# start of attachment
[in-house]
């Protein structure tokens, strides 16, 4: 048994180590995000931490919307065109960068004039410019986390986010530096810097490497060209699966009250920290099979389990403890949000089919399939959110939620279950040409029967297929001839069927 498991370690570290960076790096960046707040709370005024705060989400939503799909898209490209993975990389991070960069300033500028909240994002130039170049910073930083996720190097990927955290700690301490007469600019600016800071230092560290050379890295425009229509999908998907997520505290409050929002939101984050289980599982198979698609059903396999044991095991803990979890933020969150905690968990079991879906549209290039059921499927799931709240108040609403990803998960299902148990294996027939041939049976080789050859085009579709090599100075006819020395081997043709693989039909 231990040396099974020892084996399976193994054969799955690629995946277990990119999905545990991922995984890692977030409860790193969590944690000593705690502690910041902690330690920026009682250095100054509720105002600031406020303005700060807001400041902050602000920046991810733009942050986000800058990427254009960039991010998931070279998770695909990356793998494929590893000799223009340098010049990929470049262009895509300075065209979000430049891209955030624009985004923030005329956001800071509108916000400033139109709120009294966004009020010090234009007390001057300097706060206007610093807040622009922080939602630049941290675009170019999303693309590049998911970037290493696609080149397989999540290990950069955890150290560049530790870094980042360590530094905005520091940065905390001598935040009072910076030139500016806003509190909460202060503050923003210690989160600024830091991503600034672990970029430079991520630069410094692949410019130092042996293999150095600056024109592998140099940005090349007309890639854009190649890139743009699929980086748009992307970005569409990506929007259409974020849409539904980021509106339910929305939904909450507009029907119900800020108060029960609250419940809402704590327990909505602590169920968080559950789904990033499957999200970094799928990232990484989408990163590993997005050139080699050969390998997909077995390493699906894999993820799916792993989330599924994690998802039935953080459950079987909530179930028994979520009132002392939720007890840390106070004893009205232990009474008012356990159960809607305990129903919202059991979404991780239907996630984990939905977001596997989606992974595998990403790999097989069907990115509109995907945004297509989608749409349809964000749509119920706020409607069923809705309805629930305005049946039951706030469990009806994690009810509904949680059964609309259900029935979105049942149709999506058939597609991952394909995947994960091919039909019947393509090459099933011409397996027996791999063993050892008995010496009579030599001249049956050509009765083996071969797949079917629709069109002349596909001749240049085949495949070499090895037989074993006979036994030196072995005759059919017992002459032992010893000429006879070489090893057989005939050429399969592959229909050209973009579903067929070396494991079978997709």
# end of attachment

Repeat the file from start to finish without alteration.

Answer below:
[in-house]
């Protein structure tokens, strides 16, 4: 048994180590995000931490919307065109960068004039410019986390986010530096810097490497060209699966009250920290099979389990403890949000089919399939959110939620279950040409029967297929001839069927 498991370690570290960076790096960046707040709370005024705060989400939503799909898209490209993975990389991070960069300033500028909240994002130039170049910073930083996720190097990927955290700690301490007469600019600016800071230092560290050379890295425009229509999908998907997520505290409050929002939101984050289980599982198979698609059903396999044991095991803990979890933020969150905690968990079991879906549209290039059921499927799931709240108040609403990803998960299902148990294996027939041939049976080789050859085009579709090599100075006819020395081997043709693989039909 231990040396099974020892084996399976193994054969799955690629995946277990990119999905545990991922995984890692977030409860790193969590944690000593705690502690910041902690330690920026009682250095100054509720105002600031406020303005700060807001400041902050602000920046991810733009942050986000800058990427254009960039991010998931070279998770695909990356793998494929590893000799223009340098010049990929470049262009895509300075065209979000430049891209955030624009985004923030005329956001800071509108916000400033139109709120009294966004009020010090234009007390001057300097706060206007610093807040622009922080939602630049941290675009170019999303693309590049998911970037290493696609080149397989999540290990950069955890150290560049530790870094980042360590530094905005520091940065905390001598935040009072910076030139500016806003509190909460202060503050923003210690989160600024830091991503600034672990970029430079991520630069410094692949410019130092042996293999150095600056024109592998140099940005090349007309890639854009190649890139743009699929980086748009992307970005569409990506929007259409974020849409539904980021509106339910929305939904909450507009029907119900800020108060029960609250419940809402704590327990909505602590169920968080559950789904990033499957999200970094799928990232990484989408990163590993997005050139080699050969390998997909077995390493699906894999993820799916792993989330599924994690998802039935953080459950079987909530179930028994979520009132002392939720007890840390106070004893009205232990009474008012356990159960809607305990129903919202059991979404991780239907996630984990939905977001596997989606992974595998990403790999097989069907990115509109995907945004297509989608749409349809964000749509119920706020409607069923809705309805629930305005049946039951706030469990009806994690009810509904949680059964609309259900029935979105049942149709999506058939597609991952394909995947994960091919039909019947393509090459099933011409397996027996791999063993050892008995010496009579030599001249049956050509009765083996071969797949079917629709069109002349596909001749240049085949495949070499090895037989074993006979036994030196072995005759059919017992002459032992010893000429006879070489090893057989005939050429399969592959229909050209973009579903067929070396494991079978997709």